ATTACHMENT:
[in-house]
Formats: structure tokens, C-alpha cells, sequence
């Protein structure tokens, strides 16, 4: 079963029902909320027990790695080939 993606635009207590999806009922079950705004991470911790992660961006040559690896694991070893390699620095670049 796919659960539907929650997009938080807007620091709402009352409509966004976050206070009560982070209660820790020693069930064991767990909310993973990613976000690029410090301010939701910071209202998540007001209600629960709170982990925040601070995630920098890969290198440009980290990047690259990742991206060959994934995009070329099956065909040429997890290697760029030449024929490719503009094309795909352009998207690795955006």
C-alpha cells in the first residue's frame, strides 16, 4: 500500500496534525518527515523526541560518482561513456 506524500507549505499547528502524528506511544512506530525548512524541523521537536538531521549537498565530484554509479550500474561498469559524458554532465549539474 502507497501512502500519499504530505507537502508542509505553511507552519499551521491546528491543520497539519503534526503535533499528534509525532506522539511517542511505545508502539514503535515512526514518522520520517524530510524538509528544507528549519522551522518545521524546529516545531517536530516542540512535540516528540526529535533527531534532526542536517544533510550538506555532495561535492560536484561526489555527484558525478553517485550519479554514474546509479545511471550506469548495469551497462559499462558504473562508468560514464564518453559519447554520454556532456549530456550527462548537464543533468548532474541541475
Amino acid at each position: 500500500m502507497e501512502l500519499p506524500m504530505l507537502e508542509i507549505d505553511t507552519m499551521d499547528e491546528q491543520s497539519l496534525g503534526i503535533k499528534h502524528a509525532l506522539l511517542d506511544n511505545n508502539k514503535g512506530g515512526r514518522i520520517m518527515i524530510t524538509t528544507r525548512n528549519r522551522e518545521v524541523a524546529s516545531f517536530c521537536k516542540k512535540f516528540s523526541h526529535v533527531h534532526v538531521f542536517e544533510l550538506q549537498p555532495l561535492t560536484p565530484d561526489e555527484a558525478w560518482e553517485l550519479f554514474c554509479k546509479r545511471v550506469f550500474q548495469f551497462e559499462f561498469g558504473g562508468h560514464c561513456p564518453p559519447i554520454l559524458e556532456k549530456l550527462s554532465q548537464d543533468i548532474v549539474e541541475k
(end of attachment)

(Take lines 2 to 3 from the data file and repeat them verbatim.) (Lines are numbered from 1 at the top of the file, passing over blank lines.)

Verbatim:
Formats: structure tokens, C-alpha cells, sequence
């Protein structure tokens, strides 16, 4: 079963029902909320027990790695080939 993606635009207590999806009922079950705004991470911790992660961006040559690896694991070893390699620095670049 796919659960539907929650997009938080807007620091709402009352409509966004976050206070009560982070209660820790020693069930064991767990909310993973990613976000690029410090301010939701910071209202998540007001209600629960709170982990925040601070995630920098890969290198440009980290990047690259990742991206060959994934995009070329099956065909040429997890290697760029030449024929490719503009094309795909352009998207690795955006």